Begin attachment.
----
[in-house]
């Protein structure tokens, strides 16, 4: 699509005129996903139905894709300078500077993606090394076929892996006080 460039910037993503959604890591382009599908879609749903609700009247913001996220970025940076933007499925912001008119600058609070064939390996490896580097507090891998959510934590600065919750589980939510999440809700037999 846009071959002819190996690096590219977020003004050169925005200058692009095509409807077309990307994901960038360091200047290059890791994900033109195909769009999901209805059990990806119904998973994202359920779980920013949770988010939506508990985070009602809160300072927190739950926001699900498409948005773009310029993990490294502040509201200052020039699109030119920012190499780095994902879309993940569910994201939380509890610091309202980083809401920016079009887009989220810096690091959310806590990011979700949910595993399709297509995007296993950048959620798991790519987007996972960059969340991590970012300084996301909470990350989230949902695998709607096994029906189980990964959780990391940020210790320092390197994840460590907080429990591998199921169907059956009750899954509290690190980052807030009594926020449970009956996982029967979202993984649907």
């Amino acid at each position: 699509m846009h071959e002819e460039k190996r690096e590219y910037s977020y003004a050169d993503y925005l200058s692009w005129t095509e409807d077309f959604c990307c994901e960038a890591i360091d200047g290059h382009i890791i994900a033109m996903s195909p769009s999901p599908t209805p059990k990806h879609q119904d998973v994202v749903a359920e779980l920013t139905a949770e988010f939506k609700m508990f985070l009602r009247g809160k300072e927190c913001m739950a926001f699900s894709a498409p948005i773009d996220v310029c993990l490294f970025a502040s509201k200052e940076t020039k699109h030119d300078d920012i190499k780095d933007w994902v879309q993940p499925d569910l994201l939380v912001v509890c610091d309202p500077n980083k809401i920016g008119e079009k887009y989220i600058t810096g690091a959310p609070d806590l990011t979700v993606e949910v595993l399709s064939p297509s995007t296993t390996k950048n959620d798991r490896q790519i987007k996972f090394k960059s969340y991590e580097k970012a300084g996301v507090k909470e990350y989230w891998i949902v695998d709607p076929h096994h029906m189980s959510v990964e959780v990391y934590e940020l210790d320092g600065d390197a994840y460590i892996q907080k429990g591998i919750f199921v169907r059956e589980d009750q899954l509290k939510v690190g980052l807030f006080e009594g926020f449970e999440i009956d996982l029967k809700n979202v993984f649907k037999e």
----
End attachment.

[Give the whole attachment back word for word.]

[in-house]
């Protein structure tokens, strides 16, 4: 699509005129996903139905894709300078500077993606090394076929892996006080 460039910037993503959604890591382009599908879609749903609700009247913001996220970025940076933007499925912001008119600058609070064939390996490896580097507090891998959510934590600065919750589980939510999440809700037999 846009071959002819190996690096590219977020003004050169925005200058692009095509409807077309990307994901960038360091200047290059890791994900033109195909769009999901209805059990990806119904998973994202359920779980920013949770988010939506508990985070009602809160300072927190739950926001699900498409948005773009310029993990490294502040509201200052020039699109030119920012190499780095994902879309993940569910994201939380509890610091309202980083809401920016079009887009989220810096690091959310806590990011979700949910595993399709297509995007296993950048959620798991790519987007996972960059969340991590970012300084996301909470990350989230949902695998709607096994029906189980990964959780990391940020210790320092390197994840460590907080429990591998199921169907059956009750899954509290690190980052807030009594926020449970009956996982029967979202993984649907």
């Amino acid at each position: 699509m846009h071959e002819e460039k190996r690096e590219y910037s977020y003004a050169d993503y925005l200058s692009w005129t095509e409807d077309f959604c990307c994901e960038a890591i360091d200047g290059h382009i890791i994900a033109m996903s195909p769009s999901p599908t209805p059990k990806h879609q119904d998973v994202v749903a359920e779980l920013t139905a949770e988010f939506k609700m508990f985070l009602r009247g809160k300072e927190c913001m739950a926001f699900s894709a498409p948005i773009d996220v310029c993990l490294f970025a502040s509201k200052e940076t020039k699109h030119d300078d920012i190499k780095d933007w994902v879309q993940p499925d569910l994201l939380v912001v509890c610091d309202p500077n980083k809401i920016g008119e079009k887009y989220i600058t810096g690091a959310p609070d806590l990011t979700v993606e949910v595993l399709s064939p297509s995007t296993t390996k950048n959620d798991r490896q790519i987007k996972f090394k960059s969340y991590e580097k970012a300084g996301v507090k909470e990350y989230w891998i949902v695998d709607p076929h096994h029906m189980s959510v990964e959780v990391y934590e940020l210790d320092g600065d390197a994840y460590i892996q907080k429990g591998i919750f199921v169907r059956e589980d009750q899954l509290k939510v690190g980052l807030f006080e009594g926020f449970e999440i009956d996982l029967k809700n979202v993984f649907k037999e």